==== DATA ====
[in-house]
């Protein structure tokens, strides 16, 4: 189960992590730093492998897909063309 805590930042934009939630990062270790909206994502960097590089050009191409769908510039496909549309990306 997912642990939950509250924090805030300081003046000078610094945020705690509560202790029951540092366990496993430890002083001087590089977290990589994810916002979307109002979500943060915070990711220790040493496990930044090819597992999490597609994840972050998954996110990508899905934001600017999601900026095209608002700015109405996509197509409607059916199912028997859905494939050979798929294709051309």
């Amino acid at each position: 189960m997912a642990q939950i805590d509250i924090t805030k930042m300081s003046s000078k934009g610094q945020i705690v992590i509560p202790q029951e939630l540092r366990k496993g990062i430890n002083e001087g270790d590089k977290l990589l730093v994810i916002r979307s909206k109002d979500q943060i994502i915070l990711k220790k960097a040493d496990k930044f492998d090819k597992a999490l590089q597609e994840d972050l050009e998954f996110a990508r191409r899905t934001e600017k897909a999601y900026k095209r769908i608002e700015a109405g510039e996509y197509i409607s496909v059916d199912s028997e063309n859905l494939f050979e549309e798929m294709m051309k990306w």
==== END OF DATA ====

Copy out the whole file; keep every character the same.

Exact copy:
[in-house]
């Protein structure tokens, strides 16, 4: 189960992590730093492998897909063309 805590930042934009939630990062270790909206994502960097590089050009191409769908510039496909549309990306 997912642990939950509250924090805030300081003046000078610094945020705690509560202790029951540092366990496993430890002083001087590089977290990589994810916002979307109002979500943060915070990711220790040493496990930044090819597992999490597609994840972050998954996110990508899905934001600017999601900026095209608002700015109405996509197509409607059916199912028997859905494939050979798929294709051309």
């Amino acid at each position: 189960m997912a642990q939950i805590d509250i924090t805030k930042m300081s003046s000078k934009g610094q945020i705690v992590i509560p202790q029951e939630l540092r366990k496993g990062i430890n002083e001087g270790d590089k977290l990589l730093v994810i916002r979307s909206k109002d979500q943060i994502i915070l990711k220790k960097a040493d496990k930044f492998d090819k597992a999490l590089q597609e994840d972050l050009e998954f996110a990508r191409r899905t934001e600017k897909a999601y900026k095209r769908i608002e700015a109405g510039e996509y197509i409607s496909v059916d199912s028997e063309n859905l494939f050979e549309e798929m294709m051309k990306w």